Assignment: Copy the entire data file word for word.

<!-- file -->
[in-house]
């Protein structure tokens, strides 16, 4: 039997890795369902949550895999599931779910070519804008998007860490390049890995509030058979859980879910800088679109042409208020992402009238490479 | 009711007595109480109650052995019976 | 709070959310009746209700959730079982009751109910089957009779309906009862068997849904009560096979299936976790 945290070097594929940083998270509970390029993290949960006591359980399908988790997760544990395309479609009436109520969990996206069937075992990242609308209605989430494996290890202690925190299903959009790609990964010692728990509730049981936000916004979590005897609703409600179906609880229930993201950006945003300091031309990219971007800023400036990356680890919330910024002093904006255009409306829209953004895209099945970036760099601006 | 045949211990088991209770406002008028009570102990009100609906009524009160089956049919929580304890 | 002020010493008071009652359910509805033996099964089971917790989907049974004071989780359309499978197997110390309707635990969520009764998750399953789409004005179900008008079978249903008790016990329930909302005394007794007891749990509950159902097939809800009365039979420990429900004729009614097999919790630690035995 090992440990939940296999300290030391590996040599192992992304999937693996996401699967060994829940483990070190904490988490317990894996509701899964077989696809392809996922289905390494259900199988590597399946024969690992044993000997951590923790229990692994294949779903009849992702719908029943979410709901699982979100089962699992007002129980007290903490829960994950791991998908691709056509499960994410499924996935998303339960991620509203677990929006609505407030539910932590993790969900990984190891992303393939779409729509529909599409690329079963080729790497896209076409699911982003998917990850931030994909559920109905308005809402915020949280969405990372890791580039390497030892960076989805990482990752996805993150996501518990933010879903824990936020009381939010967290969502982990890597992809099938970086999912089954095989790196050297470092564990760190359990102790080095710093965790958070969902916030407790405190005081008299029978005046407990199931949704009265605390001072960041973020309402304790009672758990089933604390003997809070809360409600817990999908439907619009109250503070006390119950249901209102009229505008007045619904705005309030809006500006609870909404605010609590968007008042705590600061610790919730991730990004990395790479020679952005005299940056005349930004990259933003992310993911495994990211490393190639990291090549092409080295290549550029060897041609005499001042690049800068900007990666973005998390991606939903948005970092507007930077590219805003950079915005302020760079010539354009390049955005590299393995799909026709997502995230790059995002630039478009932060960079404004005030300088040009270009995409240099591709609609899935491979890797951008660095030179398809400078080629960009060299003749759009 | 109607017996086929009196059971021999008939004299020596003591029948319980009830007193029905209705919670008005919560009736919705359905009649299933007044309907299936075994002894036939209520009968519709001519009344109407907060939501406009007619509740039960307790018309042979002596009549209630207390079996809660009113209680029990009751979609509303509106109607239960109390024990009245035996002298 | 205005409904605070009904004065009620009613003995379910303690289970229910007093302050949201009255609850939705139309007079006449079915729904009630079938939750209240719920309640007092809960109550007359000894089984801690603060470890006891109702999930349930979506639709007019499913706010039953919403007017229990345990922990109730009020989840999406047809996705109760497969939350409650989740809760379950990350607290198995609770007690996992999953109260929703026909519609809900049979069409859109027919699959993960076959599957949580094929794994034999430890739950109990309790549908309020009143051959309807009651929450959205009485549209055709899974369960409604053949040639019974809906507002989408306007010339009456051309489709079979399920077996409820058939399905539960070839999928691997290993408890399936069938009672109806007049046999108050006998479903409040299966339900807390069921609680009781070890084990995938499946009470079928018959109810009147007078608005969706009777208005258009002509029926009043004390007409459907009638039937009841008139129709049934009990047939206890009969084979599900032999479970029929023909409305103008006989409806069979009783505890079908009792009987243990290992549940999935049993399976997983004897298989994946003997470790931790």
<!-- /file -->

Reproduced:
[in-house]
């Protein structure tokens, strides 16, 4: 039997890795369902949550895999599931779910070519804008998007860490390049890995509030058979859980879910800088679109042409208020992402009238490479 | 009711007595109480109650052995019976 | 709070959310009746209700959730079982009751109910089957009779309906009862068997849904009560096979299936976790 945290070097594929940083998270509970390029993290949960006591359980399908988790997760544990395309479609009436109520969990996206069937075992990242609308209605989430494996290890202690925190299903959009790609990964010692728990509730049981936000916004979590005897609703409600179906609880229930993201950006945003300091031309990219971007800023400036990356680890919330910024002093904006255009409306829209953004895209099945970036760099601006 | 045949211990088991209770406002008028009570102990009100609906009524009160089956049919929580304890 | 002020010493008071009652359910509805033996099964089971917790989907049974004071989780359309499978197997110390309707635990969520009764998750399953789409004005179900008008079978249903008790016990329930909302005394007794007891749990509950159902097939809800009365039979420990429900004729009614097999919790630690035995 090992440990939940296999300290030391590996040599192992992304999937693996996401699967060994829940483990070190904490988490317990894996509701899964077989696809392809996922289905390494259900199988590597399946024969690992044993000997951590923790229990692994294949779903009849992702719908029943979410709901699982979100089962699992007002129980007290903490829960994950791991998908691709056509499960994410499924996935998303339960991620509203677990929006609505407030539910932590993790969900990984190891992303393939779409729509529909599409690329079963080729790497896209076409699911982003998917990850931030994909559920109905308005809402915020949280969405990372890791580039390497030892960076989805990482990752996805993150996501518990933010879903824990936020009381939010967290969502982990890597992809099938970086999912089954095989790196050297470092564990760190359990102790080095710093965790958070969902916030407790405190005081008299029978005046407990199931949704009265605390001072960041973020309402304790009672758990089933604390003997809070809360409600817990999908439907619009109250503070006390119950249901209102009229505008007045619904705005309030809006500006609870909404605010609590968007008042705590600061610790919730991730990004990395790479020679952005005299940056005349930004990259933003992310993911495994990211490393190639990291090549092409080295290549550029060897041609005499001042690049800068900007990666973005998390991606939903948005970092507007930077590219805003950079915005302020760079010539354009390049955005590299393995799909026709997502995230790059995002630039478009932060960079404004005030300088040009270009995409240099591709609609899935491979890797951008660095030179398809400078080629960009060299003749759009 | 109607017996086929009196059971021999008939004299020596003591029948319980009830007193029905209705919670008005919560009736919705359905009649299933007044309907299936075994002894036939209520009968519709001519009344109407907060939501406009007619509740039960307790018309042979002596009549209630207390079996809660009113209680029990009751979609509303509106109607239960109390024990009245035996002298 | 205005409904605070009904004065009620009613003995379910303690289970229910007093302050949201009255609850939705139309007079006449079915729904009630079938939750209240719920309640007092809960109550007359000894089984801690603060470890006891109702999930349930979506639709007019499913706010039953919403007017229990345990922990109730009020989840999406047809996705109760497969939350409650989740809760379950990350607290198995609770007690996992999953109260929703026909519609809900049979069409859109027919699959993960076959599957949580094929794994034999430890739950109990309790549908309020009143051959309807009651929450959205009485549209055709899974369960409604053949040639019974809906507002989408306007010339009456051309489709079979399920077996409820058939399905539960070839999928691997290993408890399936069938009672109806007049046999108050006998479903409040299966339900807390069921609680009781070890084990995938499946009470079928018959109810009147007078608005969706009777208005258009002509029926009043004390007409459907009638039937009841008139129709049934009990047939206890009969084979599900032999479970029929023909409305103008006989409806069979009783505890079908009792009987243990290992549940999935049993399976997983004897298989994946003997470790931790």